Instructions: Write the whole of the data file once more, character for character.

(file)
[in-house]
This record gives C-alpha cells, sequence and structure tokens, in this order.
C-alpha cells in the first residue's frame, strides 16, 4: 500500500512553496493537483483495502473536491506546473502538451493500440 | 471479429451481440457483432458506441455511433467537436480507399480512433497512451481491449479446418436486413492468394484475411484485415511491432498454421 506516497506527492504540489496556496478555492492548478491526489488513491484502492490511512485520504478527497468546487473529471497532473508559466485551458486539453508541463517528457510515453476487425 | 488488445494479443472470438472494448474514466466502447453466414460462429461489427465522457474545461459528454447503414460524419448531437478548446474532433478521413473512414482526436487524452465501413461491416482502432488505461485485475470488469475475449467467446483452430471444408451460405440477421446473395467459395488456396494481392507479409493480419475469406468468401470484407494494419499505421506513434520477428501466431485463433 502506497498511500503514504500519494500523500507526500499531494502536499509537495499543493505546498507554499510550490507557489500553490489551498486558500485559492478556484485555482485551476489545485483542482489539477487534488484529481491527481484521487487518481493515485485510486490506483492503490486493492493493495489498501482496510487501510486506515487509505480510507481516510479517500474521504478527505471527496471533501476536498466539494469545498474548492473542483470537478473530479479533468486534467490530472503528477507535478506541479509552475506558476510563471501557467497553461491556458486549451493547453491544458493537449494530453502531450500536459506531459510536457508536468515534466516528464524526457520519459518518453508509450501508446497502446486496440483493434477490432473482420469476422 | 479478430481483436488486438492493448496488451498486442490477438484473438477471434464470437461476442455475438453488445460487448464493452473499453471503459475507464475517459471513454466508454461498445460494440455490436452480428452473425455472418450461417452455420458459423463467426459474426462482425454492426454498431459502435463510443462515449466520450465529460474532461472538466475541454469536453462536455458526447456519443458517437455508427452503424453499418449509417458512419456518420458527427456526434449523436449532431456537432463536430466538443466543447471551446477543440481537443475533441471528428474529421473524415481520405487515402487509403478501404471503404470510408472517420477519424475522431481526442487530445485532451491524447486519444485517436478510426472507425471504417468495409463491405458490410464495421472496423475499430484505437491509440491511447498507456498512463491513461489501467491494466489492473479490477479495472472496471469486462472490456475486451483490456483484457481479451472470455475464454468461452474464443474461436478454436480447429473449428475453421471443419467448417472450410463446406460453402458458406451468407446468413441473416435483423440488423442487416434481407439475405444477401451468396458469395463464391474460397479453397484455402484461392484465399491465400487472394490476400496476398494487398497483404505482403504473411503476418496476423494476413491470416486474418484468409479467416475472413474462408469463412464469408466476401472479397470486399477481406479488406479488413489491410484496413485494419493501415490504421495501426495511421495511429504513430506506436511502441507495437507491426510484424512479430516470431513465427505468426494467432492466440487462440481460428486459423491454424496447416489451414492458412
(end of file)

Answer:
[in-house]
This record gives C-alpha cells, sequence and structure tokens, in this order.
C-alpha cells in the first residue's frame, strides 16, 4: 500500500512553496493537483483495502473536491506546473502538451493500440 | 471479429451481440457483432458506441455511433467537436480507399480512433497512451481491449479446418436486413492468394484475411484485415511491432498454421 506516497506527492504540489496556496478555492492548478491526489488513491484502492490511512485520504478527497468546487473529471497532473508559466485551458486539453508541463517528457510515453476487425 | 488488445494479443472470438472494448474514466466502447453466414460462429461489427465522457474545461459528454447503414460524419448531437478548446474532433478521413473512414482526436487524452465501413461491416482502432488505461485485475470488469475475449467467446483452430471444408451460405440477421446473395467459395488456396494481392507479409493480419475469406468468401470484407494494419499505421506513434520477428501466431485463433 502506497498511500503514504500519494500523500507526500499531494502536499509537495499543493505546498507554499510550490507557489500553490489551498486558500485559492478556484485555482485551476489545485483542482489539477487534488484529481491527481484521487487518481493515485485510486490506483492503490486493492493493495489498501482496510487501510486506515487509505480510507481516510479517500474521504478527505471527496471533501476536498466539494469545498474548492473542483470537478473530479479533468486534467490530472503528477507535478506541479509552475506558476510563471501557467497553461491556458486549451493547453491544458493537449494530453502531450500536459506531459510536457508536468515534466516528464524526457520519459518518453508509450501508446497502446486496440483493434477490432473482420469476422 | 479478430481483436488486438492493448496488451498486442490477438484473438477471434464470437461476442455475438453488445460487448464493452473499453471503459475507464475517459471513454466508454461498445460494440455490436452480428452473425455472418450461417452455420458459423463467426459474426462482425454492426454498431459502435463510443462515449466520450465529460474532461472538466475541454469536453462536455458526447456519443458517437455508427452503424453499418449509417458512419456518420458527427456526434449523436449532431456537432463536430466538443466543447471551446477543440481537443475533441471528428474529421473524415481520405487515402487509403478501404471503404470510408472517420477519424475522431481526442487530445485532451491524447486519444485517436478510426472507425471504417468495409463491405458490410464495421472496423475499430484505437491509440491511447498507456498512463491513461489501467491494466489492473479490477479495472472496471469486462472490456475486451483490456483484457481479451472470455475464454468461452474464443474461436478454436480447429473449428475453421471443419467448417472450410463446406460453402458458406451468407446468413441473416435483423440488423442487416434481407439475405444477401451468396458469395463464391474460397479453397484455402484461392484465399491465400487472394490476400496476398494487398497483404505482403504473411503476418496476423494476413491470416486474418484468409479467416475472413474462408469463412464469408466476401472479397470486399477481406479488406479488413489491410484496413485494419493501415490504421495501426495511421495511429504513430506506436511502441507495437507491426510484424512479430516470431513465427505468426494467432492466440487462440481460428486459423491454424496447416489451414492458412